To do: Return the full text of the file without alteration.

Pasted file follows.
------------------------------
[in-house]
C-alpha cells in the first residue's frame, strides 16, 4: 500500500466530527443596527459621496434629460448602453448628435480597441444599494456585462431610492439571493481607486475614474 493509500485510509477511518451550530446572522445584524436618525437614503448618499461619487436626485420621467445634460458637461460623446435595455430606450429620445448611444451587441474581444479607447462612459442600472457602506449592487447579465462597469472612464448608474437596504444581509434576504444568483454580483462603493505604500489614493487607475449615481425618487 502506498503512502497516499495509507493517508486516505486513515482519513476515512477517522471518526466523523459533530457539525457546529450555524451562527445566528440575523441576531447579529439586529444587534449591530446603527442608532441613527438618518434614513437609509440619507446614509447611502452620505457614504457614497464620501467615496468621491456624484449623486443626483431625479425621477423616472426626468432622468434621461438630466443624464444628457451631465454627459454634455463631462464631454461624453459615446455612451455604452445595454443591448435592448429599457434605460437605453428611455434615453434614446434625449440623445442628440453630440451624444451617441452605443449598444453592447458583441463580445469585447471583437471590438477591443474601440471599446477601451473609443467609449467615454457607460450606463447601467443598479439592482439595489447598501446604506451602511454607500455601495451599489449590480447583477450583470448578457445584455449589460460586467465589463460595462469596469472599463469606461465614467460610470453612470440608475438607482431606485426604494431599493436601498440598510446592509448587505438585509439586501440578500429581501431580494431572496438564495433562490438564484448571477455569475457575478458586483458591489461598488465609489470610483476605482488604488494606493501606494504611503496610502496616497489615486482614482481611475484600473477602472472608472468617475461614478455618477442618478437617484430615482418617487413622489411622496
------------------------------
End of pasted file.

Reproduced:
[in-house]
C-alpha cells in the first residue's frame, strides 16, 4: 500500500466530527443596527459621496434629460448602453448628435480597441444599494456585462431610492439571493481607486475614474 493509500485510509477511518451550530446572522445584524436618525437614503448618499461619487436626485420621467445634460458637461460623446435595455430606450429620445448611444451587441474581444479607447462612459442600472457602506449592487447579465462597469472612464448608474437596504444581509434576504444568483454580483462603493505604500489614493487607475449615481425618487 502506498503512502497516499495509507493517508486516505486513515482519513476515512477517522471518526466523523459533530457539525457546529450555524451562527445566528440575523441576531447579529439586529444587534449591530446603527442608532441613527438618518434614513437609509440619507446614509447611502452620505457614504457614497464620501467615496468621491456624484449623486443626483431625479425621477423616472426626468432622468434621461438630466443624464444628457451631465454627459454634455463631462464631454461624453459615446455612451455604452445595454443591448435592448429599457434605460437605453428611455434615453434614446434625449440623445442628440453630440451624444451617441452605443449598444453592447458583441463580445469585447471583437471590438477591443474601440471599446477601451473609443467609449467615454457607460450606463447601467443598479439592482439595489447598501446604506451602511454607500455601495451599489449590480447583477450583470448578457445584455449589460460586467465589463460595462469596469472599463469606461465614467460610470453612470440608475438607482431606485426604494431599493436601498440598510446592509448587505438585509439586501440578500429581501431580494431572496438564495433562490438564484448571477455569475457575478458586483458591489461598488465609489470610483476605482488604488494606493501606494504611503496610502496616497489615486482614482481611475484600473477602472472608472468617475461614478455618477442618478437617484430615482418617487413622489411622496